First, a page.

Connolly to head up Mars mission

By / 22nd of January, 2016
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A LEADING rocket scientist is returning to NASA to head up the push to send humans to Mars.

Former NASA Chief Exploration Scientist John Connolly has been on loan to the International Space University as its Space Studies Program Director since March 2014.

Connolly will return to NASA to lead the Human Mars Mission Planning at the NASA Johnson Space Centre in Houston, Texas, in September.

The 28-year NASA veteran is in South Australia this month running ISU’s Southern Hemisphere Space Studies Program.

Australia has a long and proud history in the space industry. The Parkes Radio Telescope played an integral part in broadcasting Neil Armstrong and Buzz Aldrin’s first moonwalk to the world in 1969.

The state of South Australia has a dynamic aerospace industry and will host more than 3000 delegates at the International Astronautical Congress (IAC) in September 2017 at the Adelaide Convention Centre.

Adelaide’s University of South Australia has also hosted the Southern Hemisphere Space Studies program five times since 2011.

Connolly said he had mixed feelings about the move back to Houston.

“I love ISU. Every time I come to an ISU program just the energy of the students recharges my batteries but NASA is in a transition, we have a new president coming in shortly.

“NASA will likely get new directions from the new president and I’m needed when that happens so the timing is right for me to go back.

“Mars is the future destination we want to get to and the issue has always been what are the steps between where we are now and Mars so that’s what I’m taking over when I get back.”

“My career has been mainly about trying to get people back to the moon and on to Mars and exploring space - the whole business of exploration, which is what NASA is supposed to be all about.”

Connolly said he believed a manned Mars landing was possible during his lifetime.

“I certainly hope so - when I was nine watching Neil and Buzz walking on the moon, I thought we would be on Mars in the next year or two then I went to work for NASA and the moon program had wound down already and the shuttle program was starting up and then I thought Mars was just around the corner as well.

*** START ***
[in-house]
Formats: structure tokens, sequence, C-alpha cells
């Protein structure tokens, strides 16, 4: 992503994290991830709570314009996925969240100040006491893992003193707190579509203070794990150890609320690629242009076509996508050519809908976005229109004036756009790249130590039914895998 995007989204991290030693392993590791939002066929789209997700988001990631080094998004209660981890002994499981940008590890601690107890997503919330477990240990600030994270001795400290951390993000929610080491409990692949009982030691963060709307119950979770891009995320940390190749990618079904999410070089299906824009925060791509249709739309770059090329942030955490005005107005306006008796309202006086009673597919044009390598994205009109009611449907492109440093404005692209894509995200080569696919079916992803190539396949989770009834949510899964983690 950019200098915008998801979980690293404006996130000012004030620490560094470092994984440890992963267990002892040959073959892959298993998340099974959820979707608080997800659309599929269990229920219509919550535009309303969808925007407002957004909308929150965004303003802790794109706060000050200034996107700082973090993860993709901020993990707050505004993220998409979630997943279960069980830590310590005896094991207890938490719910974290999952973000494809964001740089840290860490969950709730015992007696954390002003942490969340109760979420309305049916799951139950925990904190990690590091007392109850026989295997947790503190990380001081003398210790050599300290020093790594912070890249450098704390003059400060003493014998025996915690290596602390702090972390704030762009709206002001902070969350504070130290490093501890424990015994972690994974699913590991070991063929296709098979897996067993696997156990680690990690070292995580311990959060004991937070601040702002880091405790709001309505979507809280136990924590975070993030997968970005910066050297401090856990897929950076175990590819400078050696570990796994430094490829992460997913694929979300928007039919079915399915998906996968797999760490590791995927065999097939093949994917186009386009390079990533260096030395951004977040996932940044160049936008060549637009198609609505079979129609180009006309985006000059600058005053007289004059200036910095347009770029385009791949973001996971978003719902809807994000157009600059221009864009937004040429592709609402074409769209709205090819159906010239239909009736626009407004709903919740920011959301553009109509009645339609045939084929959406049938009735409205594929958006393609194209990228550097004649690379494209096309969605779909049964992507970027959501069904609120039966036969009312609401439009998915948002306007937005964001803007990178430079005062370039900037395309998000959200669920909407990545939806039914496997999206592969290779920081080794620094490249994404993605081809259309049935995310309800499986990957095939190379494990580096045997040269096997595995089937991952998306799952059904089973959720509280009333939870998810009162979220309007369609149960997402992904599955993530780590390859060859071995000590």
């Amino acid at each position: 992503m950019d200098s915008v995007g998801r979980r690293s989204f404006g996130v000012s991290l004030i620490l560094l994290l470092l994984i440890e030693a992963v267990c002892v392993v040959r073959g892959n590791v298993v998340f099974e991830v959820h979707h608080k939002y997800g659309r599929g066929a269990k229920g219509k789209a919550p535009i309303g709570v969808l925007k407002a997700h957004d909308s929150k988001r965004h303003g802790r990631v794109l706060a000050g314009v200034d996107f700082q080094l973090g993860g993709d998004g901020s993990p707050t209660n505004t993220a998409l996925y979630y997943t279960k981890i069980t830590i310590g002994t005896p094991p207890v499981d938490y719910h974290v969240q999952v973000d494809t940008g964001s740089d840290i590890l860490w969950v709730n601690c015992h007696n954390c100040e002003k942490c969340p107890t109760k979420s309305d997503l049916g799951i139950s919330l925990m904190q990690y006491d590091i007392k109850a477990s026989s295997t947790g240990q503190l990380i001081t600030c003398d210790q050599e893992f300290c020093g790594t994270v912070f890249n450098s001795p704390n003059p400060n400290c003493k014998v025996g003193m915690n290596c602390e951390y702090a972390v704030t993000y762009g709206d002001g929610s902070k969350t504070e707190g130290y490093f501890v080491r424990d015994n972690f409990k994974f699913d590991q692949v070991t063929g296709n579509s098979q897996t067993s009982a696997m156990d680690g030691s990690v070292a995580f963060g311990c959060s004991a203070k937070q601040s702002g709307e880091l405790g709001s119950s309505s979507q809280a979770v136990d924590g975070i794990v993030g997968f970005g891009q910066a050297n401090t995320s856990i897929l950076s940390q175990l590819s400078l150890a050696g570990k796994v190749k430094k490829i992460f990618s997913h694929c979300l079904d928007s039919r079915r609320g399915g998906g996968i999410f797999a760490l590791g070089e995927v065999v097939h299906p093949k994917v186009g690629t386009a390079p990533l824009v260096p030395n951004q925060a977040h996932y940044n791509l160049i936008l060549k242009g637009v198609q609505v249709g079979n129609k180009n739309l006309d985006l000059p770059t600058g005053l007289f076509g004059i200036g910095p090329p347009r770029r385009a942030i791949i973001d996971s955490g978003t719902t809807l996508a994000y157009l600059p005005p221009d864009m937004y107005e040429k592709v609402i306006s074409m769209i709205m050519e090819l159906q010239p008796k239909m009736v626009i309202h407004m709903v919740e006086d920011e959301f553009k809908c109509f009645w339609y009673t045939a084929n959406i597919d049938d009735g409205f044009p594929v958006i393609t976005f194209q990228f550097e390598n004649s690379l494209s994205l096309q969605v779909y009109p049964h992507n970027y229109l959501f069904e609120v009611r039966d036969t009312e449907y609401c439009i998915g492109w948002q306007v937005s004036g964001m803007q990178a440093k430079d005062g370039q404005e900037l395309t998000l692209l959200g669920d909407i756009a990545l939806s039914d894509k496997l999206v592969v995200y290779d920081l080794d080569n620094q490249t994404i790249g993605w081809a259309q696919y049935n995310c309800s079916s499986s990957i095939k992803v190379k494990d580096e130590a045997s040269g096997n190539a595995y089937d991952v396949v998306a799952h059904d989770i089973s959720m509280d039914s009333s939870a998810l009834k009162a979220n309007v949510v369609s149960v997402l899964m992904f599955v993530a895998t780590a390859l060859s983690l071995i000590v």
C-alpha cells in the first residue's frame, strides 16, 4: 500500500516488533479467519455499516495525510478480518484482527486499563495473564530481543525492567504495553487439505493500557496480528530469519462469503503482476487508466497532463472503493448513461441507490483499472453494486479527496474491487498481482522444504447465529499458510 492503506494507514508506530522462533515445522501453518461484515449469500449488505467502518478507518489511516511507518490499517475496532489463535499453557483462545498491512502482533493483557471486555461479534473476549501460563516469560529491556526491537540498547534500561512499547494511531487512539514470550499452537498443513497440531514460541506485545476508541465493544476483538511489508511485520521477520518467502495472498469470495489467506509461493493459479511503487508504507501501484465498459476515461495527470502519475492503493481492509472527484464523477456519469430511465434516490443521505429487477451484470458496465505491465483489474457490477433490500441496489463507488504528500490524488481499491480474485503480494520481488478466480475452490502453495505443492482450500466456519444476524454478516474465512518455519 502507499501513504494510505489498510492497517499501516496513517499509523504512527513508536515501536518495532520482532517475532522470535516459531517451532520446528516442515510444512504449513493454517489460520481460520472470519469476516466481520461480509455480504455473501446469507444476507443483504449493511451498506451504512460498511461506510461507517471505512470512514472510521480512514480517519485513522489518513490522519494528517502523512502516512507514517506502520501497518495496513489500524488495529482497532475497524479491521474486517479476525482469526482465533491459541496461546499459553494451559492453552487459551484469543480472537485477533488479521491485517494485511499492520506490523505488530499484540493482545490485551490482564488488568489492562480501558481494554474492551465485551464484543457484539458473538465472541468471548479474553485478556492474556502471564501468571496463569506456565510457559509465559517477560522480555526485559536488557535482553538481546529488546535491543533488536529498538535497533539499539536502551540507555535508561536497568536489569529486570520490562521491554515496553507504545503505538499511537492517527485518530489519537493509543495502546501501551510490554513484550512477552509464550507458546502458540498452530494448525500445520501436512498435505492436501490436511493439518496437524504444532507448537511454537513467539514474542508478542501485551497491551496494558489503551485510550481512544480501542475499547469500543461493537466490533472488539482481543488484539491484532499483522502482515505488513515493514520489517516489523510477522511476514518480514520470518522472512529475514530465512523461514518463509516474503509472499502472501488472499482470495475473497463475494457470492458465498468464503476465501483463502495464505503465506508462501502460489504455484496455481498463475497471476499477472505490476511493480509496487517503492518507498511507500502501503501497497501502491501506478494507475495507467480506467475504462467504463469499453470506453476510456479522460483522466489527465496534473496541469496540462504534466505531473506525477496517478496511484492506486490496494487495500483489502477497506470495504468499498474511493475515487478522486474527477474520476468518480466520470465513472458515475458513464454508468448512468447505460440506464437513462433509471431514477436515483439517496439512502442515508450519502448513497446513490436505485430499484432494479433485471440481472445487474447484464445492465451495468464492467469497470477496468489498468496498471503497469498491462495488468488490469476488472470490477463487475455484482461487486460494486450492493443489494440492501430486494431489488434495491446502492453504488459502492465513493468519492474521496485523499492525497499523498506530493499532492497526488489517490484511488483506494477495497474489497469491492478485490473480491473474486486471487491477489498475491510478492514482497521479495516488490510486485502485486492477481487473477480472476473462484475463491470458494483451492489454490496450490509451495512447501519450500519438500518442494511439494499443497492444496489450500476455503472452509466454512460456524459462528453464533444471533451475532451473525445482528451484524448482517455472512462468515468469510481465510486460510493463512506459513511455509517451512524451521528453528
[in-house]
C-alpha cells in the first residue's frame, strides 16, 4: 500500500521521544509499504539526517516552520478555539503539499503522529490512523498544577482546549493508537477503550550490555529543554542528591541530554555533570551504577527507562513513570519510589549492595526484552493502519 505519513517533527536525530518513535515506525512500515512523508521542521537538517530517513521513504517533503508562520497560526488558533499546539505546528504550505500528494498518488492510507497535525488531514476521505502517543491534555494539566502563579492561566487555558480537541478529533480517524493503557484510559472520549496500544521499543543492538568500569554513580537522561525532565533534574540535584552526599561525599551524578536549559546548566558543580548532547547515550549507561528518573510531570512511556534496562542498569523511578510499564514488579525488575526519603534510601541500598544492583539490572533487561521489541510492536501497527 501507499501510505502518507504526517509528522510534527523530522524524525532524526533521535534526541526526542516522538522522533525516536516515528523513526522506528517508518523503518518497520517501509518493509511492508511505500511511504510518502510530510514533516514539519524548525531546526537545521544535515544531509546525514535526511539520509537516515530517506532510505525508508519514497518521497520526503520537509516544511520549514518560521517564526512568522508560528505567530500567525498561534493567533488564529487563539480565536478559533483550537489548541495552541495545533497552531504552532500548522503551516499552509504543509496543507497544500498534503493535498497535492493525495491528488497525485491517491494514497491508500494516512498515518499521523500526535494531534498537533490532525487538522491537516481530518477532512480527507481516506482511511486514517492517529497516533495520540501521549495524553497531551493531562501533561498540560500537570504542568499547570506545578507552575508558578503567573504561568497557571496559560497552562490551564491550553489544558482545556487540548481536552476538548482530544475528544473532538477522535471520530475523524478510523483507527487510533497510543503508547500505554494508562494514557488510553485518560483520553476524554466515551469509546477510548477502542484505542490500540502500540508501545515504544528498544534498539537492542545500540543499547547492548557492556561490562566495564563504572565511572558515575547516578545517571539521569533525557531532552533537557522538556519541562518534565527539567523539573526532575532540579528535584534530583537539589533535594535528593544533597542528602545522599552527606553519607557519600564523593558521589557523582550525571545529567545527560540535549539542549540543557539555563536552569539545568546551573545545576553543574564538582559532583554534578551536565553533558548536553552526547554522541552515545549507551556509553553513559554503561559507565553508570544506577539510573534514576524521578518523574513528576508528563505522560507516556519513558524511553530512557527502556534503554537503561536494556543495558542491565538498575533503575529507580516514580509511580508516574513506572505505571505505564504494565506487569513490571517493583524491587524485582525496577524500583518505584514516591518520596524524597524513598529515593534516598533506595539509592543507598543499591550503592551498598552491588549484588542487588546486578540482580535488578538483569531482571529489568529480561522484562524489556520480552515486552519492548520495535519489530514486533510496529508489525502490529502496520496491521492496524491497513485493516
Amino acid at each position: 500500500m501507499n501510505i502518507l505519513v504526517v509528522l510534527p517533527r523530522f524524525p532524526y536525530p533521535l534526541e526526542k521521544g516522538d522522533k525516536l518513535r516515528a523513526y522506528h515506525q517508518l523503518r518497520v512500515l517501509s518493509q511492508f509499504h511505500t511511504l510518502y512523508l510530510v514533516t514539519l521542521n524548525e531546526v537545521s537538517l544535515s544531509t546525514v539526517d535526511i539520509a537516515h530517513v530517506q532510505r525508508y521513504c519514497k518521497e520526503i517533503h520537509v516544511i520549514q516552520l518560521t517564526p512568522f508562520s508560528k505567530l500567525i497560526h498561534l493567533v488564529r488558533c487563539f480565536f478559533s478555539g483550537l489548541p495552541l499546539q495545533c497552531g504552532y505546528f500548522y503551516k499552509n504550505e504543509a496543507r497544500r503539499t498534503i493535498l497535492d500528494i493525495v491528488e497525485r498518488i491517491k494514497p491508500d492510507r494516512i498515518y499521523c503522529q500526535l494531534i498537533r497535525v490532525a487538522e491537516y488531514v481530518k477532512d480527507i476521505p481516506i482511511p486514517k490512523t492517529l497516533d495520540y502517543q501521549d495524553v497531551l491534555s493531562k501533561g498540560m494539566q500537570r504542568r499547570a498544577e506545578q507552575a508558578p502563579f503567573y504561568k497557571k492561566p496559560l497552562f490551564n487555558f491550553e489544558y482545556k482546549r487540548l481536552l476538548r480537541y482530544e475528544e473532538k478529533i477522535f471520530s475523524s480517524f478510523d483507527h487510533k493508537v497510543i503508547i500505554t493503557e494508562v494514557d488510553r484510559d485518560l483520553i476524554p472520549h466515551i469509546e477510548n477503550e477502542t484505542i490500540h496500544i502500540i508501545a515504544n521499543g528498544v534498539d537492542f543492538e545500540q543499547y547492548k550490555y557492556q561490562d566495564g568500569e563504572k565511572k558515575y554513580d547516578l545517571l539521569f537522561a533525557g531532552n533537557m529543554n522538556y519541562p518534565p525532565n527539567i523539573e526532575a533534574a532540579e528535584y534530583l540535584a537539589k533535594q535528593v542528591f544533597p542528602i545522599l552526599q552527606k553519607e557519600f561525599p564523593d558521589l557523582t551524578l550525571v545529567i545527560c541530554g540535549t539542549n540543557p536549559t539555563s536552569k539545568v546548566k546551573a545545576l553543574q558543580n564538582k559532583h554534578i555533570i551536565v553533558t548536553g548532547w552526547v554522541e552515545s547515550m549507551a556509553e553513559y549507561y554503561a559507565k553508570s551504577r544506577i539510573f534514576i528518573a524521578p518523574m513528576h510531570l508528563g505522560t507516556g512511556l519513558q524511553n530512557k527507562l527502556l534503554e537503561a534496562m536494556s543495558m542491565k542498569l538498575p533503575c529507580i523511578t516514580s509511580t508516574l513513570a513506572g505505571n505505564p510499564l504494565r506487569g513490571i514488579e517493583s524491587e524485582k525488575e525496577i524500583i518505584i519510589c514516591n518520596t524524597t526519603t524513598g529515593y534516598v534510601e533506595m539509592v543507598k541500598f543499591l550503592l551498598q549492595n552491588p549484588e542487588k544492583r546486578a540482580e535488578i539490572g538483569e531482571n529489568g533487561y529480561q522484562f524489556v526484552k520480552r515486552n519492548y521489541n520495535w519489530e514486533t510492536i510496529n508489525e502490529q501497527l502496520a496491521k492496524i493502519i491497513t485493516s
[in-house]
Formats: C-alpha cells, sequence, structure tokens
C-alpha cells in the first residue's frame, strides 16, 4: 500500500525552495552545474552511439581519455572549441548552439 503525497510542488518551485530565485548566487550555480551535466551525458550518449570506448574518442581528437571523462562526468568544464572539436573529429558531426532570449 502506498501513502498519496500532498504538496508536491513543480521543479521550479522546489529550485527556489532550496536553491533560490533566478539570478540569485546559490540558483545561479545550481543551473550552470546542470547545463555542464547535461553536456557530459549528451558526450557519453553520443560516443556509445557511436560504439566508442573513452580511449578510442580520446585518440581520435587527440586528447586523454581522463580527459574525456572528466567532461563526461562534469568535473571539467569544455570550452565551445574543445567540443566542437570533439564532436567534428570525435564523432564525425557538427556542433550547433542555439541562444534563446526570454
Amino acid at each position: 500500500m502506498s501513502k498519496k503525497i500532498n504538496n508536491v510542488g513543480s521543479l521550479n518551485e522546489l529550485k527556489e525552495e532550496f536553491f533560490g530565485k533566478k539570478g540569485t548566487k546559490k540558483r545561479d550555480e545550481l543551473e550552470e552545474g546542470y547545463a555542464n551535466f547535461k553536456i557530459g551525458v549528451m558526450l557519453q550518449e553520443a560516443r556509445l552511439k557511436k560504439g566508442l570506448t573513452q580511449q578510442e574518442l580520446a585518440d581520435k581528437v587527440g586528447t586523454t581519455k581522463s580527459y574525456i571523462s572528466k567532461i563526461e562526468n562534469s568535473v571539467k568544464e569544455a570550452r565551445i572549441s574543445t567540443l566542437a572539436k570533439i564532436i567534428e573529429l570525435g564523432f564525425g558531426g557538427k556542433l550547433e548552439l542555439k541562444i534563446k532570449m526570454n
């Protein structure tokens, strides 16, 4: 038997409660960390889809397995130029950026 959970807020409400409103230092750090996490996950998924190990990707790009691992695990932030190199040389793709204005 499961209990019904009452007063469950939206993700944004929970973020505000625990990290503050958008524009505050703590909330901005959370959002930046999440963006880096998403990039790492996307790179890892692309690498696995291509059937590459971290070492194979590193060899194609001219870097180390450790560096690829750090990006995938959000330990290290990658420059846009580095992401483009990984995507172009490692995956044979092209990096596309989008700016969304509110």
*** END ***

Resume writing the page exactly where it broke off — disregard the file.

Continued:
“I am still undaunted by the passage of time, it’s going to happen it’s only a matter of when and who does it. Is it a single government? Is it a collection of governments like the international space station? Is it a private company that has a lot of resources and the ability to do it?

But why Mars?

“Because it’s next. There’s this history of human exploration which starts with us crawling out of the caves I suppose and wondering what’s over the next mountain range and climbing that mountain range, wondering what’s over the ocean and sailing the oceans, going to the moon in 1969 and Mars is the next target.

“We are explorers by our DNA – just watch a nine-month-old opening your kitchen cabinets if you don’t believe that – I think it’s just something inside all of us that wants to find out what’s beyond the next hill and Mars is the next hill.”

US Federal Government funding to NASA has been decreasing in real terms for many years.

It peaked at 4.41 per cent of the total US Budget in 1966 but now represents only about 0.5 per cent. This equated to about $US 17.6 billion in 2014.

However, Connolly said the global space industry was transitioning away from the dominance of government agencies, which started the industry during the Cold War, to more commercial space entities.

The global space industry grew by nine per cent to $330 billion in 2014.

“Those start-ups have tended to be mostly in the US but now we’re starting to see them in Europe, New Zealand and Australia so we’re starting to see a transition away from space being purely a government endeavor to being something that there’s more and more commercial participation in.

“Satellites are where it started – the first spin-off into the commercialization was telecommunications, which has grown into a multi-billion dollar industry now run primarily by commercial companies.

“What we’re seeing now is more companies want to get into the business of the launch. So we have SpaceX on the high end and a bunch of smaller launch companies that have come in recently.

“We have commercial companies that are building satellites, especially small satellites – the big satellites we had decades ago we can shrink them down into a small cube now so we have companies that specialize in these small very powerful little satellites.

CubeSat miniature satellites used for space research are typically 10cm cubes with a weight of less than 1.33kgs.

Connolly said the cheaper mini satellites had allowed many schools and universities to launch their own satellites for research projects.

“Now space all of a sudden is accessible to many more people because things are smaller and less expensive and you have schools around the world that have satellites in orbit, which is amazing.”

In 2014 alone, there were close to 300 satellite launches. Almost half of those were satellites weighing 10kgs or less.